megan's blog


Priya Parker's discussion about the gathering has helped me to understand the importance of bounded space/time. In many cases, though, it seems like time is the most important element. For instance, while "I Am Here" days are certainly a lustrous concept, I would have believed Parker if she shared that it had disintegrated into a dull, disorganized gathering simply because of its bold proposition for the amount of time involved, and somewhat nebulous boundaries of geographic space. Yet it became a rewarding and sought-after gathering because of its definite shape in time, regardless of the volume of it. "We discovered from these experiments that spending twelve hours together as a group is fundamentally different from spending four hours together on three separate occasions. The longer you're together, the more reality sets in. You can only chitchat for so long." (137) Similarly, I was intrigued by Parker's mention of Platon's white box, with which he is "displacing his subjects from the context that they're in and is, through this physical object, connecting them to all the other photo shoots (and therefore people) who have come before them." (64) Time operates differently in this example, but it still serves as the basis for displacing an individual from the usual tempo, concerns, and distractions of their everyday lives, thus producing the space necessary for a fruitful gathering to take place. I like the idea of trying to "make sure the energy isn't leaking out," (65) but there is also value in allowing the energy to seep in prior to the gathering. With Parker's less than ideal dinner party, she realized in retrospect that a gesture as simple as sending a primer email of sorts to build anticipation and to equip the guests with the tools for experiencing the gathering positively would have worked wonders. This prompted me to wonder: what is the role of the guest in enabling a successful gathering? How much responsibility is placed on each guest, beyond simply following the guidance and/or rules offered by the host?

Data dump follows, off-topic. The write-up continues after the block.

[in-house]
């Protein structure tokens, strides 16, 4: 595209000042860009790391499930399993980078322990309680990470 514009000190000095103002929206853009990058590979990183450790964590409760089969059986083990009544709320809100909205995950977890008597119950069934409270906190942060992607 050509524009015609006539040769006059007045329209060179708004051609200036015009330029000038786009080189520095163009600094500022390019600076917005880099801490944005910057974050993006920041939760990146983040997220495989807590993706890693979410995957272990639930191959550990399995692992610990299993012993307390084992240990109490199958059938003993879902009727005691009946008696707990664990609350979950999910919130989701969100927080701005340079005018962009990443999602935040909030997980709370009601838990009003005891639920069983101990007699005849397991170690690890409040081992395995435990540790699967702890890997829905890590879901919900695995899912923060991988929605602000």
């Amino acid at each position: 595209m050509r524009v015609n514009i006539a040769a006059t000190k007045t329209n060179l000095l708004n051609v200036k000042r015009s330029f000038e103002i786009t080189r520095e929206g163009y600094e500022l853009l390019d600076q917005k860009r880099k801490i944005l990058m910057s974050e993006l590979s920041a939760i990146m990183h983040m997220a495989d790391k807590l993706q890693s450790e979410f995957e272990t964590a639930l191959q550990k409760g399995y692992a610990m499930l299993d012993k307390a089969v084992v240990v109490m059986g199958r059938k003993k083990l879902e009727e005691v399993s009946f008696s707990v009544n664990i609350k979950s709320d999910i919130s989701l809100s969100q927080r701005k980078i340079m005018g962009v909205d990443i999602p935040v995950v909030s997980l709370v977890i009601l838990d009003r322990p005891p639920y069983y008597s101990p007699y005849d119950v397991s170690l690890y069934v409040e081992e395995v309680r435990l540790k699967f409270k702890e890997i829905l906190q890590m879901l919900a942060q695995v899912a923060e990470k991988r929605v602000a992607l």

... a few more particles ...

*ritualization of the gathering - focus shifts to form over content; needs are neglected to the detriment of the participants

*keep away your Bobs

*what it isn't helps to see what it is

*have a desired outcome

*visibility? ("everyone could see one another at the same time and thereby function as a kind of organism." (52))

*"Etiquette allows people to gather because they are the same. Pop-up rules allow people to gather because they are different—yet open to having the same experience." (121)

*"It's rare for groups of people to do things together for a sustained amount of time. We all carry with us the technical capacity to be anywhere, to check out of the present time or space. That means we always could be doing anything. So the active choice to do ONE thing and to do it with a fixed set of people is significant." (139)